The Golden State Warriors blew a four-point lead the Utah Jazz on Wednesday night, dropping a game they had completely in hand, 124-123, to fall back to .500 for the season at 13-13. Nobody was happy about the meltdown. Least of all Steve Kerr, who spoke with palpable frustration afterward. 

Kerr did highlight one positive thing to come out of the loss: the performance of Jonathan Kuminga, who has been terrific of late as he continues to cement his spot in Golden State's regular rotation. 

"JK was tremendous tonight," Kerr said of Kuminga, who finished with 24 points on 10-of-13 shooting. "He continued his recent play as far as defense, running the floor and really being solid, but he added the scoring, getting to the rim, posting up a couple times, fantastic defensive play down the stretch when he blocked [Jordan] Clarkson's shot and then got fouled. JK was magnificent."

Kuminga and Moses Moody have spent time sliding in and out of Golden State's rotation. Moody's minutes had been more matchup- or injury-based, while Kuminga had been getting what felt like just sporadic auditions. Yet he impressed in enough of them to land what appears to be a permanent gig. If he's not playing 20-25 minutes a night moving forward, it would be surprising. 

As many have lost faith in the James Wiseman project, it has become imperative for the Warriors -- barring a trade -- for either Kuminga or Moody to pop if they want to have something to show for the last three lottery picks they figure to have for a while. Moody was the likelier candidate, it seemed, for a minute, and there is plenty there to remain excited about. Moody is going to have an impact in the playoffs. I believe that. 

But the two-way athletic ability of Kuminga was always the most tantalizing. It's why the Warriors have resisted a trade even as Kerr was handing Kuminga DNP-CDs, remaining patient through his developmental process. Now we're starting to see the fruit of that patience as Kuminga pairs his physical gifts with a better understanding of how, and where, they fit inside Golden State's system, which is equal parts flowing and fragile. 

Throw someone out there with no feel for the flow, and the whole thing can get pretty disjointed. Wiseman has been a mess in this way. Kuminga is keeping things moving. He's cutting at the right time, to the right places, not mucking things up. He's flowing from DHOs into ball screens and rolling assertively straight to the open space. He's crashing the offensive glass for posterizing putbacks. You can see him playing freely, reacting rather than thinking. 

You have likely heard Stephen Curry talk about 0.5 basketball, meaning when you get the ball, you make a decision to either shoot, drive or pass in a half second. There's no full stopping to ponder options. No dribbling in place like James Harden surveying a stalled landscape. You get it, take an instant snapshot, and go, and that kind of split-second decision making requires an anticipatory feel, a court and surroundings sense that some have and others don't. And, fortunately for the Warriors, Kuminga is looking more and more like he is discovering that power.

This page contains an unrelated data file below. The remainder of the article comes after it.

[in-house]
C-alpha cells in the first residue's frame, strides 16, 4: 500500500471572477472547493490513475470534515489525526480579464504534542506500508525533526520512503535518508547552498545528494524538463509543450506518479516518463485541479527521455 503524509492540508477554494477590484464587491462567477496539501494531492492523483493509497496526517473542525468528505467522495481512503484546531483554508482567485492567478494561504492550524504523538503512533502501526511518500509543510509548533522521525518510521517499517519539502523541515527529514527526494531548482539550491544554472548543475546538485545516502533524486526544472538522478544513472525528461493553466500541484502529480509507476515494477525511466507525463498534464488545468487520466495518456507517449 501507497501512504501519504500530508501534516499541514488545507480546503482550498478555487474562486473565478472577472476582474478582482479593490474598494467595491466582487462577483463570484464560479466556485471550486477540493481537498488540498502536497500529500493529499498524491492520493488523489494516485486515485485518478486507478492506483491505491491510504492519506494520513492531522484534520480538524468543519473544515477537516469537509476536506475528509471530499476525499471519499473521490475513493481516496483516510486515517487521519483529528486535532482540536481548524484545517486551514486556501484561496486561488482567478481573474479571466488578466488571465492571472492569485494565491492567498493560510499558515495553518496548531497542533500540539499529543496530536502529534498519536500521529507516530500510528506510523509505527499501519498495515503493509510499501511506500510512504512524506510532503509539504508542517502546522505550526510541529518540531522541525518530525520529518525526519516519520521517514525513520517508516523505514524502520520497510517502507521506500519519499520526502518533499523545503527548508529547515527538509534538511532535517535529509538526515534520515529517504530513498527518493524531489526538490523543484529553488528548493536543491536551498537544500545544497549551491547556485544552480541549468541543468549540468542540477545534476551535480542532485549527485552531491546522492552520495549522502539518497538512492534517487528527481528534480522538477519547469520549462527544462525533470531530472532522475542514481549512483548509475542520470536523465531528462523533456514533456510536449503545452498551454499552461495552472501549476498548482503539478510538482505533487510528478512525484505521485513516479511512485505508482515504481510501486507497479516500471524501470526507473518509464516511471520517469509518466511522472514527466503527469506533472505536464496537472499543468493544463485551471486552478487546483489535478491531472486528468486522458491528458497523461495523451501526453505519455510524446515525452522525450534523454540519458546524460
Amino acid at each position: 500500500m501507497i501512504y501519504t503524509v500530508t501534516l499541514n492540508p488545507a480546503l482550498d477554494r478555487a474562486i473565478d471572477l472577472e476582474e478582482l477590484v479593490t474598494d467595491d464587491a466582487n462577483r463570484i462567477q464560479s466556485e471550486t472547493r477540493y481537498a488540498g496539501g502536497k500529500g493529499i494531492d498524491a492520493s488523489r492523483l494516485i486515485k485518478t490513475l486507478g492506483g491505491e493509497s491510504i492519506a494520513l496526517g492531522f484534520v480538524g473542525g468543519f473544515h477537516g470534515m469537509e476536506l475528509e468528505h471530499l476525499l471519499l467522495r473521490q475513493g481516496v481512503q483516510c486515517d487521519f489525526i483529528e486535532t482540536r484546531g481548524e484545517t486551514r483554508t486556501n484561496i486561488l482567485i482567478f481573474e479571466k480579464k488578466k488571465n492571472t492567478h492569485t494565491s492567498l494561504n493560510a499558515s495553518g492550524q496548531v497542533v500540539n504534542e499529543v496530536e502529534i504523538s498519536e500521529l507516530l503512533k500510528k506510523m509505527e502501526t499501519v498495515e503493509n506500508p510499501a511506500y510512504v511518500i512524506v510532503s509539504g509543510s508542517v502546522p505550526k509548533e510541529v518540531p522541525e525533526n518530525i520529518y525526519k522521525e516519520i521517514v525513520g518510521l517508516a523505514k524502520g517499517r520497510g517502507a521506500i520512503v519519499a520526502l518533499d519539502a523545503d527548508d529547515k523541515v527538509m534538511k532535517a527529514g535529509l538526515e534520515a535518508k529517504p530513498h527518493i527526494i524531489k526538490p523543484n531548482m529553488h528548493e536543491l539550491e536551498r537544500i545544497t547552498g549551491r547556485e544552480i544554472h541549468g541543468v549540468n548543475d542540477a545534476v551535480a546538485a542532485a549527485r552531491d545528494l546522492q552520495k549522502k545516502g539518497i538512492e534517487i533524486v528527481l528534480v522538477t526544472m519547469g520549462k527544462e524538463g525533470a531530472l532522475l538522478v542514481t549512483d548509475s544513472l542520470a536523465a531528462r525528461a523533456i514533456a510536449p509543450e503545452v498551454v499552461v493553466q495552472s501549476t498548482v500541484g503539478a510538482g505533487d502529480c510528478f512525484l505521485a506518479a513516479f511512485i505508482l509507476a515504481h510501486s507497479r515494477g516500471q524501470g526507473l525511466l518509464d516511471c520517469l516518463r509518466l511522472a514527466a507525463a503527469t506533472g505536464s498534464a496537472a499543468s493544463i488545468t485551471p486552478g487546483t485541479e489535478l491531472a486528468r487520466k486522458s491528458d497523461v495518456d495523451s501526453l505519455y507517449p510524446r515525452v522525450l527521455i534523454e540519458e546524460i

Watch below how quickly Kuminga attacks the paint, first off a pick-and-pop where takes only a beat to recognize an open lane and accelerate downhill, then on a post catch where he senses an open baseline and spins to the space for a strong finish. 

Speaking of quick decisions and strong finishes, hello!

Kuminga knew there wasn't another defender in the paint and he had a mismatch with Nickeil Alexander-Walker on him. Before any other defender could come to help or drop into the paint to clog things up, he just caught and went. No hesitation. And that finish? Whoa! That's the kind of athleticism and force that you can't teach, that the Warriors are so enthralled with given their roster's general lack of those traits, save for Andrew Wiggins, but he doesn't have Kuminga's body.

Defensively, Kuminga has the goods to be special, and we're seeing it more and more. Kerr described Kuminga as being "locked in" on the defensive end over the past few games, and this has been evident at the point of attack, where Kuminga, who is getting the toughest assignments, can be almost unshakeable when he decides to dig in with his quick-twitch athleticism, sturdy frame and and top-shelf lateral movement. 

Here he cuts off Donovan Mitchell, one of the league's most difficult scorers, preventing him from getting an easy path to the basket. 

Watch Kuminga -- after picking up full court -- flip his hips consecutive times against Luka Doncic, first opening to his right, then swiveling back to his left to cut off Doncic's angle going to his preferred right hand. 

You cannot teach loose hips. Kuminga's ability to maintain balance while changing direction on a dime is NFL cornerback stuff, and it can frustrate penetrators who are accustomed to getting first steps and winning angles. Ask Jordan Clarkson, who was ready to fight Kuminga (this would've been a bad idea) after he couldn't get an inch of space and had his shot blocked. 

At their peak, the Warriors could dominate a game defensively the same way they could offensively. That's not so much the case anymore, which makes Kuminga all the more vital. Golden State isn't littered with defenders so the ones they do have need to carry more weight. Kuminga is proving he's ready more responsibility with his play on both ends, and the Warriors need it to continue.